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Monitoring the predictive performance of a model

Capture customer interactions and analyze the performance of a predictive model by using a robust set of metrics to improve your customer experience.

Use case

uPlusTelco wants to improve the experience of their customer support by predicting the reason for each customer call. To achieve that goal, the data analytics team built a predictive model and uploaded it to Prediction Studio. A system architect created a decision strategy with that model, deployed that strategy in a decision data flow, and then created a response data flow with a strategy that references the Predict Call Context model.

When you gather responses by running the decision and response data flows for customer support interactions, your responsibility as a data scientist is to analyze the monitoring data.

Before you begin

Create a response strategy that defines the .pyPrediction and .pyOutcome properties of the model that you want to monitor. See Creating a response strategy.

Gathering customer interactions

To run predictive analytics monitoring on a live system, run the decision and response data flows. This way you collect customer interaction data for monitoring and apply the decision and response strategies to analyze that data.

  1. Run the decision data flow:
    1. In Dev Studio, click Records > Data Model > Data Flow.
    2. On the list of the Data Flow rule instances, locate and click MonitorMyPredictiveModel.
    3. On the data flow tab, click Actions > Run.
    4. In the data flow test run dialog box, click Start.
    5. Wait until the process completes and close the dialog box.
  2. Run the response data flow:
    1. On the list of the Data Flow rule instances, locate and click SetResponsesToMonitorMyModels.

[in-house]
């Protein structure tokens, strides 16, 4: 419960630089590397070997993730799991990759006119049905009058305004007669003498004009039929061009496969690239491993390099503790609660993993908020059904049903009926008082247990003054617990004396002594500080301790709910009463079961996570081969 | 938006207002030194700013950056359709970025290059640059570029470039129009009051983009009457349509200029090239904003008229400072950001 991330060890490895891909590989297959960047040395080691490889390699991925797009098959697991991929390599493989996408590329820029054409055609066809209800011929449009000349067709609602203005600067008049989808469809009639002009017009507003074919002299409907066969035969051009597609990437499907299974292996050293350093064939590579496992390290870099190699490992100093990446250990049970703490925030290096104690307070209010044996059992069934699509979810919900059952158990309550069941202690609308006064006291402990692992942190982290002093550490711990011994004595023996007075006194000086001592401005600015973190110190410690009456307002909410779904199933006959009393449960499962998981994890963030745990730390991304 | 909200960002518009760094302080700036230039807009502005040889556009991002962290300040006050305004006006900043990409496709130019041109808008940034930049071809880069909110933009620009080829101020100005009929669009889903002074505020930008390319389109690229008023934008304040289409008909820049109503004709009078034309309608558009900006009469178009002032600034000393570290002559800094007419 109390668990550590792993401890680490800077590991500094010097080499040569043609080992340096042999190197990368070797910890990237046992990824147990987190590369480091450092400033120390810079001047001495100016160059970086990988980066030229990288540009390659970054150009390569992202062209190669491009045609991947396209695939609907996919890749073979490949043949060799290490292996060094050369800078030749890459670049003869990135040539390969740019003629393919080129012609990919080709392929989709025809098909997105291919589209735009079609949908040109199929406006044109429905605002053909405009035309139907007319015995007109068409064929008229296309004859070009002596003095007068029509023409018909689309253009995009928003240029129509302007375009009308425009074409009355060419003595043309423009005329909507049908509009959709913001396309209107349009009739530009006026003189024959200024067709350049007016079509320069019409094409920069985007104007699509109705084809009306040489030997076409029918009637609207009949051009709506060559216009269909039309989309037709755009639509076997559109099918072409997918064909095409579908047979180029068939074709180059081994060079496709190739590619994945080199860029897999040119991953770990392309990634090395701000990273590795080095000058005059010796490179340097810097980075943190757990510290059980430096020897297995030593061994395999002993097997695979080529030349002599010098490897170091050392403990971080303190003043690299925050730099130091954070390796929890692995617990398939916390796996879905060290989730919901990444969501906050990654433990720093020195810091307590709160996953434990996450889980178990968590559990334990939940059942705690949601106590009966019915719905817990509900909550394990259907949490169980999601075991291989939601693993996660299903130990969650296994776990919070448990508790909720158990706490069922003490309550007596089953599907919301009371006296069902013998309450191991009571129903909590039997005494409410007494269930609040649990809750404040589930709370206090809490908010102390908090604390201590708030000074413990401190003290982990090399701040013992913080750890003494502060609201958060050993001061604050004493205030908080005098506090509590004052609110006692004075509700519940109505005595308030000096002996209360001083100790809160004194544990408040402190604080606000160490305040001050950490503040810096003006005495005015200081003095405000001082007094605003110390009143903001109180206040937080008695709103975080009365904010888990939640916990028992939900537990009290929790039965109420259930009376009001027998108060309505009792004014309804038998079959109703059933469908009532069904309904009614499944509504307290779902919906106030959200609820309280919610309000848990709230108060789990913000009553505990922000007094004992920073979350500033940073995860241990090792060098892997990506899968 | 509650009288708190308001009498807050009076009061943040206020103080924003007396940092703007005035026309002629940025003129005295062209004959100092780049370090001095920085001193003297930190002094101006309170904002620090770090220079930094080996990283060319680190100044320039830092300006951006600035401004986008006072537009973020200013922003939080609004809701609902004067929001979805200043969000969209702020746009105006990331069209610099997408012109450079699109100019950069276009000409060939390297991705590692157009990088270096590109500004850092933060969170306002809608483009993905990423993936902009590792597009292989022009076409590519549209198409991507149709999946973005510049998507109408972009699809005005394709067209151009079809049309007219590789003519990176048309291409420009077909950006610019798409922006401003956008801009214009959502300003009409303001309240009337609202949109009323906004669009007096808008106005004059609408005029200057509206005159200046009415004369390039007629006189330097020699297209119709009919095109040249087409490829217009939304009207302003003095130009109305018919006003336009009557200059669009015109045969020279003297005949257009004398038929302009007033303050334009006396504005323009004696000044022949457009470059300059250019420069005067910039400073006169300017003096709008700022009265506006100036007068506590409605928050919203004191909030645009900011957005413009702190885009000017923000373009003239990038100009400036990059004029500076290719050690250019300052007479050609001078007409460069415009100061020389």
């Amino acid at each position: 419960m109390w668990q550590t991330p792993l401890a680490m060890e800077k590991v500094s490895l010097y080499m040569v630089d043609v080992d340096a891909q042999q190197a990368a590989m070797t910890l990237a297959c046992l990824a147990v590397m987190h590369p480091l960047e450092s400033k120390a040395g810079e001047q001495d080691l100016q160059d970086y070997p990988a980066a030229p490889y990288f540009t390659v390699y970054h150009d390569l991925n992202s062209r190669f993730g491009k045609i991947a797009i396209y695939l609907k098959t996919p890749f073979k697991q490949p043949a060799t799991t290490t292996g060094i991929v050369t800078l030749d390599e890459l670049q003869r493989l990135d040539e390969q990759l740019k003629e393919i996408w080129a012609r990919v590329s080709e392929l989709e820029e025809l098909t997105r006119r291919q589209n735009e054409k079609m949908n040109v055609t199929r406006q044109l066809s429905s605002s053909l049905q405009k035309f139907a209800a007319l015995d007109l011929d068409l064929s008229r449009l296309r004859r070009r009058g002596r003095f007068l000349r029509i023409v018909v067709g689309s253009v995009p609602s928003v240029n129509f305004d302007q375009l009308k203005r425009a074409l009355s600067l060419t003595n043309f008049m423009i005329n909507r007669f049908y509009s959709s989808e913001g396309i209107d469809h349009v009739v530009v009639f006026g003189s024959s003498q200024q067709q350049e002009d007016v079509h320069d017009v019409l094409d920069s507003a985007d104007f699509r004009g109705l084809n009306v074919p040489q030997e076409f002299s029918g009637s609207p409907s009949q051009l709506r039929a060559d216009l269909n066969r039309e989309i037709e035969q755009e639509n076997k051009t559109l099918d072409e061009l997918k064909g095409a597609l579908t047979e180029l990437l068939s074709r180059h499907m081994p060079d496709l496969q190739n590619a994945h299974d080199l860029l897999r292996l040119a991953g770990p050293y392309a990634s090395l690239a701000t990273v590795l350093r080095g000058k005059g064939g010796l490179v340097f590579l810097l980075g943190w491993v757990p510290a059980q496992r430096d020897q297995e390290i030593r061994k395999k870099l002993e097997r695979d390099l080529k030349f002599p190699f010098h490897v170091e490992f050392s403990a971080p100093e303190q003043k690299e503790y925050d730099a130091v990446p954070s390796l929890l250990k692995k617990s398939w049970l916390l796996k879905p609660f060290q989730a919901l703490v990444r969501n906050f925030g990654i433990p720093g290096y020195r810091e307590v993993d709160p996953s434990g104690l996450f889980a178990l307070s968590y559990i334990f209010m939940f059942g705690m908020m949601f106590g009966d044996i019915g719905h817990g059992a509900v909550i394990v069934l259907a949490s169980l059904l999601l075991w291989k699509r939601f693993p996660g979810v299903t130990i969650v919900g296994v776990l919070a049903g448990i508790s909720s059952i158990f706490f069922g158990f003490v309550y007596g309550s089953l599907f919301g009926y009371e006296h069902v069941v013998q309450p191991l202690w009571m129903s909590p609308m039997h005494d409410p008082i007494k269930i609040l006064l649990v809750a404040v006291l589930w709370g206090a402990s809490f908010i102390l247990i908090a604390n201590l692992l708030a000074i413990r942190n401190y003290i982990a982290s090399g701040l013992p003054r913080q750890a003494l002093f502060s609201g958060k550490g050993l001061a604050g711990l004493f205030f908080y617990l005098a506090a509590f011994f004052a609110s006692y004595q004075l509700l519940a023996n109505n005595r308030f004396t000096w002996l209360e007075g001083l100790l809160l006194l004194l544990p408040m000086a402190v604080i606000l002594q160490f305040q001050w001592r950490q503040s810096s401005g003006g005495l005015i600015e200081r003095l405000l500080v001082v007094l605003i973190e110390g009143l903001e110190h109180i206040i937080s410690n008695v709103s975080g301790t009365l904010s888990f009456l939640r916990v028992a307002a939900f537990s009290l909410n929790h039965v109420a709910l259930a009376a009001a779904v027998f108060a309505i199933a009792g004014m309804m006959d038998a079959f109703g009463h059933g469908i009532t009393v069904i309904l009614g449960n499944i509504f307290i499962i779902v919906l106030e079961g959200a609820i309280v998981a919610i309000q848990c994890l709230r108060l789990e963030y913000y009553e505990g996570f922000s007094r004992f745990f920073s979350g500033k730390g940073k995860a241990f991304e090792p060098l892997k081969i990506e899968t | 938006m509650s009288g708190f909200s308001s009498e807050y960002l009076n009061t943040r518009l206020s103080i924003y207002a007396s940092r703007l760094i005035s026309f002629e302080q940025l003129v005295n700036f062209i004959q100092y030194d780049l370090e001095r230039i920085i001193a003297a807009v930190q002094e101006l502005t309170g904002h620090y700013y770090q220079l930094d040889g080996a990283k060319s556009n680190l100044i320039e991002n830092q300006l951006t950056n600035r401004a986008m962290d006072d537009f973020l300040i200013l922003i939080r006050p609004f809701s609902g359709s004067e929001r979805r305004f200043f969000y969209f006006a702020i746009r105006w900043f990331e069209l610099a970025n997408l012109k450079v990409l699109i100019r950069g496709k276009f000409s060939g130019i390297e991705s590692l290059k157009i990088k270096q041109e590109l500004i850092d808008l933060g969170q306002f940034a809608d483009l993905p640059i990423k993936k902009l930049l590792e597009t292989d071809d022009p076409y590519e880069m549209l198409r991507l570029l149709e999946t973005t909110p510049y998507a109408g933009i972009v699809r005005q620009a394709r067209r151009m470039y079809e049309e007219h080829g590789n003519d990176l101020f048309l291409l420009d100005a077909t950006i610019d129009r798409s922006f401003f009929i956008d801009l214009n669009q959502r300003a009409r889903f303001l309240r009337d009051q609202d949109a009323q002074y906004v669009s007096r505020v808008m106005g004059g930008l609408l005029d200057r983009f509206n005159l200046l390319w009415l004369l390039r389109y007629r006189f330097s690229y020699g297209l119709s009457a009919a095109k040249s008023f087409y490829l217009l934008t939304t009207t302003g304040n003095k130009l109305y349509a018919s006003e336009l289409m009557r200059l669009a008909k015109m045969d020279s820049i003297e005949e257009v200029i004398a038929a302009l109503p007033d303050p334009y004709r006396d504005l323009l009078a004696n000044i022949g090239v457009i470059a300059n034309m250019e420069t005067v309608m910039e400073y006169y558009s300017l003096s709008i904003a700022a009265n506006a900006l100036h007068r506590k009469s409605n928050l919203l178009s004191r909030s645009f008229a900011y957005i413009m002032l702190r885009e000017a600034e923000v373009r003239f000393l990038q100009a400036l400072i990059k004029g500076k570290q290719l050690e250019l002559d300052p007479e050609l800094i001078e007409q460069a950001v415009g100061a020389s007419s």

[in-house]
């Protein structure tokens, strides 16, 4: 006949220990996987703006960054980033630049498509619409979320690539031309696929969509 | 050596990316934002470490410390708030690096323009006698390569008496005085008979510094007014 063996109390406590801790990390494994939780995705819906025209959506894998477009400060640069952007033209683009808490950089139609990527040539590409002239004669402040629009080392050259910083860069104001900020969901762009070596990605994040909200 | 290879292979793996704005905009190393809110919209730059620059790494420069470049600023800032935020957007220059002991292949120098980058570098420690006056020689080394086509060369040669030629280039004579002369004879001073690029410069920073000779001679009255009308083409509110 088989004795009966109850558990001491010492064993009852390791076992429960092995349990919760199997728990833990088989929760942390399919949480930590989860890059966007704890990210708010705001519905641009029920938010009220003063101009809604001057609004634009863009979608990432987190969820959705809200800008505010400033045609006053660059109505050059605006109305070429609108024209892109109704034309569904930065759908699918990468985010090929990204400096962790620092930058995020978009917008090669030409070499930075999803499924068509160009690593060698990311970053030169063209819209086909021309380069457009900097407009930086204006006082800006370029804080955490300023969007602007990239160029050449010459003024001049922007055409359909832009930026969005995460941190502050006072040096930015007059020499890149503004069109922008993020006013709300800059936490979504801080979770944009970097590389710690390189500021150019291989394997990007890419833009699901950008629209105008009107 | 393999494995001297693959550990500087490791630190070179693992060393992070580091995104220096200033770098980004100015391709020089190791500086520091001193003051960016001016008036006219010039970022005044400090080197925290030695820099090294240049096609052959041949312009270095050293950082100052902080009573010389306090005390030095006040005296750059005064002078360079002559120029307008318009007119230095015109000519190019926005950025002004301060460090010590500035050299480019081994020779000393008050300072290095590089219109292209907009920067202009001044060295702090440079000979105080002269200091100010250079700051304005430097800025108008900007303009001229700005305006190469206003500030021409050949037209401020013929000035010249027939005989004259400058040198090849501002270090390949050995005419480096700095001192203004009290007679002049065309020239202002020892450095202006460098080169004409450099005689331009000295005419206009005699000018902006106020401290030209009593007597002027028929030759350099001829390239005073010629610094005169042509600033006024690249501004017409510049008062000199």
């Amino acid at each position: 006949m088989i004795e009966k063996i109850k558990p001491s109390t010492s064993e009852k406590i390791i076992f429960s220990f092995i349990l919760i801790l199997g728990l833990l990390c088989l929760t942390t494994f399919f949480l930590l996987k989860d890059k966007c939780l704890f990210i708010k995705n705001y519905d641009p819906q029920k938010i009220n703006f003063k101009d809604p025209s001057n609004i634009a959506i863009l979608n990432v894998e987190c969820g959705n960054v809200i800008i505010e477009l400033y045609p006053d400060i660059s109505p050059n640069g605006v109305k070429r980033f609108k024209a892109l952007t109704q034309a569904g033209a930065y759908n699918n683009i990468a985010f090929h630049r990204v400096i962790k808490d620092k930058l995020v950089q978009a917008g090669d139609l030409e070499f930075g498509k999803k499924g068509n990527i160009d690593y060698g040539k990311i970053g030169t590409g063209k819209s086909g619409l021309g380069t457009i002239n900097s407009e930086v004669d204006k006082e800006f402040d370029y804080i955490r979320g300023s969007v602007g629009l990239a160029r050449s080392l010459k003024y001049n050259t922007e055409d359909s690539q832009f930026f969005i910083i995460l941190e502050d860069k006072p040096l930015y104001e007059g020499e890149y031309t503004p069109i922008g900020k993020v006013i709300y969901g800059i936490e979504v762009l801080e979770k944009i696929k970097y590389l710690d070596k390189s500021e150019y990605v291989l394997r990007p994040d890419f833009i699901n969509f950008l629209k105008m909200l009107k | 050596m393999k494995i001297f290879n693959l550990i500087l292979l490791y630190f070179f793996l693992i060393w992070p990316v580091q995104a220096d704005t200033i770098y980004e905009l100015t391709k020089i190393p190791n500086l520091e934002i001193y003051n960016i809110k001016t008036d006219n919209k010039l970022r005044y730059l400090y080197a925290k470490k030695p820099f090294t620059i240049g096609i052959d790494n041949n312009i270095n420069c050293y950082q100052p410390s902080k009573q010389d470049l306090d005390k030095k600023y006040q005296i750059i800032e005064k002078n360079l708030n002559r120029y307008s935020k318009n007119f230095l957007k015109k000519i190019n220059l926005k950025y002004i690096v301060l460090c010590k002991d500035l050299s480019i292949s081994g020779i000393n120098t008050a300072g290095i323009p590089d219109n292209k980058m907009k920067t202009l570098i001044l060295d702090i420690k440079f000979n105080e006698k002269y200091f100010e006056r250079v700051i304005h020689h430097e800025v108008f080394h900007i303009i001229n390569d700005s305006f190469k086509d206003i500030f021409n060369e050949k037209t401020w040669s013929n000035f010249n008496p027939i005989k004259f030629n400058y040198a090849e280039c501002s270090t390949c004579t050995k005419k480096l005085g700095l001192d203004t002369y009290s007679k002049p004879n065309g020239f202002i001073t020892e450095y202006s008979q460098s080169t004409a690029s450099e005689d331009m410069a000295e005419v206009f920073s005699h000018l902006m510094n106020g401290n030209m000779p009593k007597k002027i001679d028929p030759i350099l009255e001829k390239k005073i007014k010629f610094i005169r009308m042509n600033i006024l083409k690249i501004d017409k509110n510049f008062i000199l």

2. On the data flow tab, click Actions > Run.
    3. In the data flow test run dialog box, click Start.
    4. Wait until the process completes and close the dialog box.

Analyzing the predictive performance of a model

After gathering customer interactions, use different charts and reports to verify the predictive performance of your model.

  1. In the navigation panel of Prediction Studio, click Predictions.
  2. In the Predictions work area, click the My Predict Call Context model.
  3. On the predictive model page, open the Monitor tab and click Refresh data.
  4. Specify the time span in which you want to analyze the model by selecting the Time range and Timeframe options, for example:

    Time range: All time

    Timeframe: Week

  5. Analyze the predictive metrics:
    1. In the Performance area, verify how accurately your model predicted the outcomes in the specified time, compared to the expected value.
      Thumbnail
      Sample F-score performance chart

       

    2. In the Total responses area, analyze the number of responses that were gathered in the specified time.
      Thumbnail
      Sample chart with the total number of responses

       

    3. In the Performance area, click Show confusion matrix and analyze a contingency table of actual outcomes versus the expected outcomes (in percentages or in the number of responses).
      Thumbnail
      Sample confusion matrix

       

    4. Optional: If you want to store the confusion chart offline for further analysis, click Export data and save the .csv file.

      For more information on how to interpret the data and on predictive performance metrics for other model types, see Metrics for measuring predictive performance.

Conclusion

You have imported a PMML model, created a strategy that uses that model to make predictions, captured responses, and analyzed the predictive performance of your model. Thanks to these activities, you have now a baseline for further analysis of the model accuracy.

What to do next

If you are unsatisfied with the performance of the model, create or import a new one to verify whether the predictions they make help you drive your business results and fulfill your commitments to customers. For more information, see Predictive models monitoring.

To view the main process outline for this tutorial, see Monitoring predictive models.

Published December 5, 2018 — Updated March 25, 2019

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